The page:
Now up at Slaw.ca, a new column by Alice Woolley on the purposes of law society professional codes of conduct and some current provisions that do not appear to line up with these purposes.
This week, the Law Society of England and Wales’ publication, The Law Society Gazette, published an opinion column authored by Sue Bramall on the issue of providing legal advice via Skype.
Paul Paton’s final Last Word column now up at LExpert, wherein he “reflects back on 50 years of life, nearly half of it in law.”
Ontario v Chartis Insurance Company of Canada, 2016 ONSC 43 addresses the issue of conflicts arising from a transferring lawyer. In this case, the law firm to which the lawyer was transferred was disqualified despite the fact that a confidentiality screen was put in place in a timely manner.
The Court held that there was no question that the transferring lawyer had received relevant, confidential information that was attributable to the solicitor–client relationship between the plaintiff and its counsel, his previous employer. On the question of whether there was a risk that the confidential information would be used to the prejudice of the plaintiff, the Court noted, inter alia:
 ….There is nothing that suggests that every conflict which arises can be successfully met by the imposition of the guidelines found in the Rules of Professional Conduct or some alternate form of ethical screen. To think otherwise circumvents the precedence of maintaining the integrity of the administration of justice. It replaces it with a concern for the presence of a screen which is comprehensive, not one that will necessarily work. There will be circumstances where the conflict of concern may not be overcome by whatever protective measures can be put in place. “The test must be such that the public represented by the reasonably informed person would be satisfied that no use of confidential information would occur”. There will be circumstances where such a person cannot be satisfied, where the relationships are just too close and the appropriate segregation cannot be made or its presence maintained….
 In this case, the idea is that all of the protections imposed will appropriately guard against a breach between two lawyers where 50 to 60 percent of the practice of the migrating lawyer will be working with counsel continuing to have carriage of this file for AIG and 50 percent of the practice of the migrating lawyer will have him acting for AIG. For all of the protections proposed, this case is reduced to whether a member of the public, properly informed, will accept that two lawyers can work this closely and no breach of confidential information, inadvertent or otherwise, will occur and no use of such information made.
 …. The closeness of the working relationship is such that the prospect of a breach will not be set aside by the ethical screen that is proposed, at least not to the informed and reasonable member of the public. The integrity of the administration of justice will be impaired if counsel is allowed to continue.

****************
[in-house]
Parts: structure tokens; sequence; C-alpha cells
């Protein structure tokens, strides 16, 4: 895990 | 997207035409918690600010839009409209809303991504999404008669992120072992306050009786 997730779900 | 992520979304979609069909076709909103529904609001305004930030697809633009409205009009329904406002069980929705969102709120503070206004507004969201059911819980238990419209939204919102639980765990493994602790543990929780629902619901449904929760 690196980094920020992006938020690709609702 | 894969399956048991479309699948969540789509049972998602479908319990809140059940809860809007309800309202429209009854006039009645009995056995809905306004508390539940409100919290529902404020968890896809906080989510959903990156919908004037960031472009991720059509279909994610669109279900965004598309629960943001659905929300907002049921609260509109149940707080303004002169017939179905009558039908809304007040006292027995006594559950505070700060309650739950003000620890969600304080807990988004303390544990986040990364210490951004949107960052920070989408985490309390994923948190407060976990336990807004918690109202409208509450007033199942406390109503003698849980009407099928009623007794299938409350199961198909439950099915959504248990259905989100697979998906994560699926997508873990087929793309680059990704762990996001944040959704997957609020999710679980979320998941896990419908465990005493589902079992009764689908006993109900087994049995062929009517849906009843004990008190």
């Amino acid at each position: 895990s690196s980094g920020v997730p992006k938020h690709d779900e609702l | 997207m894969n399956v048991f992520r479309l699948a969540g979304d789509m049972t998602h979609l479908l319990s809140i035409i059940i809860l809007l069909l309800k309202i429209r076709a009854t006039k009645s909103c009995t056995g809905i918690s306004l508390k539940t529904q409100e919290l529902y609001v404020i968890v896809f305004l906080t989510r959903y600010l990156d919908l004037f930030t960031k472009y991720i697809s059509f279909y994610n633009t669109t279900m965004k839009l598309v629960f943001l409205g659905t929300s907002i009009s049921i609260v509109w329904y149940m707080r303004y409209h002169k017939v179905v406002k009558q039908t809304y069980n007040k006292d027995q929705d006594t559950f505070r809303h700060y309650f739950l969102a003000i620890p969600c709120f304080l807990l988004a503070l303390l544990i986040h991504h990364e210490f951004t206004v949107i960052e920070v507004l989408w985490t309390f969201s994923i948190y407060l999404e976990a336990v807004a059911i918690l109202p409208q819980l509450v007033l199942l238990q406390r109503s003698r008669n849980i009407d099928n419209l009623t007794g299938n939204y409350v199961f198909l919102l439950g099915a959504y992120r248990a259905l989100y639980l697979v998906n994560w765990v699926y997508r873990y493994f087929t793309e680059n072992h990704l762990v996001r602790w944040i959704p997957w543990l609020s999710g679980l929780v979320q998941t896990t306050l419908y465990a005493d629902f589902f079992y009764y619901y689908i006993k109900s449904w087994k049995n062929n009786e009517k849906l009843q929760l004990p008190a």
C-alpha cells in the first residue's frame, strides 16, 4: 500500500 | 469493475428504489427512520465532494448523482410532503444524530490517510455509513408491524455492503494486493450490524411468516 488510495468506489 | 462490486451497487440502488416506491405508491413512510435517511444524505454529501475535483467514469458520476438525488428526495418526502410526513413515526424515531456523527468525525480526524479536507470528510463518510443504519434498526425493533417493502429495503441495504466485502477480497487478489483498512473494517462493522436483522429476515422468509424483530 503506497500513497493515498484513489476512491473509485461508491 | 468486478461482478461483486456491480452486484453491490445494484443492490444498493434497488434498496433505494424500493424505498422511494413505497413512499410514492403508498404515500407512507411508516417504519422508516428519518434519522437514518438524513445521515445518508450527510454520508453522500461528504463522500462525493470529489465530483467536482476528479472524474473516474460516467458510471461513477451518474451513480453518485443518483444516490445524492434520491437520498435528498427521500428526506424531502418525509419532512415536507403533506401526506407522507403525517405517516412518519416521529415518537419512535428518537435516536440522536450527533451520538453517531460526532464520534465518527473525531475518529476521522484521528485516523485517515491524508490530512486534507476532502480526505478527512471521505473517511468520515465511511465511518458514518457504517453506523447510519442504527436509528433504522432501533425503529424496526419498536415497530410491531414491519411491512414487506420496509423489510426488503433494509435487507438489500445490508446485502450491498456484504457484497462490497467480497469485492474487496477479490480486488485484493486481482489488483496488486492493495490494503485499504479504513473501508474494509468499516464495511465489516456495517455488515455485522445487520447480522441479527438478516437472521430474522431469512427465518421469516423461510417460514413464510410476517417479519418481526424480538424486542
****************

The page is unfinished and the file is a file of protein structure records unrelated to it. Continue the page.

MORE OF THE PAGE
This can be more easily understood from the following. Insurance companies such as AIG are frequent litigators. This arises from the nature of their business. This is a “coverage action”. The plaintiff seeks a finding as to its insurance coverage in respect of three class actions commenced against it. This is hardly an unusual issue to find its way to court. What if a similar issues arises in some other case in which counsel for AIG is retained to act for it and the migrating lawyer is involved in that representation? The same strategic considerations could arise. It is not difficult to see the experience in one case assisting in the other and the threat of an inadvertent breach, despite all the care that has been taken, being real. I venture to say that the hypothetical member of the public would not be satisfied that the use of confidential information would not be imparted and used. The idiom “too close for comfort” is, if anything, a cliché. Certainly, it is not a legal principle. Nonetheless, it has application to this appeal.
For the full set of reasons, see here.
New on the Justice Innovation Blog, a post by Deanne Sowter that provides an update on her research project that looks at ethics and professionalism in family law ADR.
New up at Slaw.ca, a column by Adam Dodek on Queen’s Counsel appointments.
The Ontario Ministry of the Attorney General is currently considering whether or not paralegals and other legal service providers, such as law students and law clerks, should provide legal assistance in certain family law matters. A public consultation is taking place with a deadline to comment of April 30, 2016. For more details, see here.
A column by Philip Slayton in Canadian Lawyer In-House features the scholarship of David Tanovich and Elaine Craig in discussing the ethical boundaries applicable to defence lawyers.
The Federation of Law Societies of Canada has launched a public consultation on proposed amendments to its Model Code of Professional Conduct. A link to the Consultation Report is available here: http://flsc.ca/national-initiatives/model-code-of-professional-conduct/. The deadline for providing feedback is June 30, 2016.